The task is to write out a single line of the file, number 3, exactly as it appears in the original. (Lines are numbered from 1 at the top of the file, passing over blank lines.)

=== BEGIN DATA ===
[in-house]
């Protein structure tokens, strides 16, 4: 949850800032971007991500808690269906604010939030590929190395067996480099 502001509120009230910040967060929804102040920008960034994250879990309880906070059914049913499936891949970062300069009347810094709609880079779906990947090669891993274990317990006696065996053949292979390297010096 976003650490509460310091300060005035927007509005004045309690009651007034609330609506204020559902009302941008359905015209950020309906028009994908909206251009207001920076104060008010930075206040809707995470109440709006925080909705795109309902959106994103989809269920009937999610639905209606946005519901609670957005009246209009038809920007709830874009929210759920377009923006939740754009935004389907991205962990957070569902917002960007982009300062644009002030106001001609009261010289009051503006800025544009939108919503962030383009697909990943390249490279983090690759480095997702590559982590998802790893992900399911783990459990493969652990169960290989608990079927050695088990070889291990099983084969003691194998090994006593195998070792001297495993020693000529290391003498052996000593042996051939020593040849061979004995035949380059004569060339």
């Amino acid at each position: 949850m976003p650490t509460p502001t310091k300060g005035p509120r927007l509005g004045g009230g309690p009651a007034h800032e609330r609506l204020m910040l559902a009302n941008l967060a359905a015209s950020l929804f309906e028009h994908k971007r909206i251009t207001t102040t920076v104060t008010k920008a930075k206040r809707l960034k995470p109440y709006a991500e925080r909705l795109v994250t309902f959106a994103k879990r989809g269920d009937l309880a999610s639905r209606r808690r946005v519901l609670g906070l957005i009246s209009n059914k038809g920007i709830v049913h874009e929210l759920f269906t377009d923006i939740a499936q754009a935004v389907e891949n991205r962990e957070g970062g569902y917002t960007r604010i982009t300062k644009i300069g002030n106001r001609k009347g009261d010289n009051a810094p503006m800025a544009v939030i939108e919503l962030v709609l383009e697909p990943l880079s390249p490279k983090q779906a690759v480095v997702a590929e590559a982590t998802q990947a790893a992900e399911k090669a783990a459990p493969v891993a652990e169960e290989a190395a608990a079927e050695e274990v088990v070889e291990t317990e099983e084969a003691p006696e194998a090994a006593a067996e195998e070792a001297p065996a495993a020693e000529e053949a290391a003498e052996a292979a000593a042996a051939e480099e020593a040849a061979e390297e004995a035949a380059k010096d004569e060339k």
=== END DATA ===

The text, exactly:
């Amino acid at each position: 949850m976003p650490t509460p502001t310091k300060g005035p509120r927007l509005g004045g009230g309690p009651a007034h800032e609330r609506l204020m910040l559902a009302n941008l967060a359905a015209s950020l929804f309906e028009h994908k971007r909206i251009t207001t102040t920076v104060t008010k920008a930075k206040r809707l960034k995470p109440y709006a991500e925080r909705l795109v994250t309902f959106a994103k879990r989809g269920d009937l309880a999610s639905r209606r808690r946005v519901l609670g906070l957005i009246s209009n059914k038809g920007i709830v049913h874009e929210l759920f269906t377009d923006i939740a499936q754009a935004v389907e891949n991205r962990e957070g970062g569902y917002t960007r604010i982009t300062k644009i300069g002030n106001r001609k009347g009261d010289n009051a810094p503006m800025a544009v939030i939108e919503l962030v709609l383009e697909p990943l880079s390249p490279k983090q779906a690759v480095v997702a590929e590559a982590t998802q990947a790893a992900e399911k090669a783990a459990p493969v891993a652990e169960e290989a190395a608990a079927e050695e274990v088990v070889e291990t317990e099983e084969a003691p006696e194998a090994a006593a067996e195998e070792a001297p065996a495993a020693e000529e053949a290391a003498e052996a292979a000593a042996a051939e480099e020593a040849a061979e390297e004995a035949a380059k010096d004569e060339k």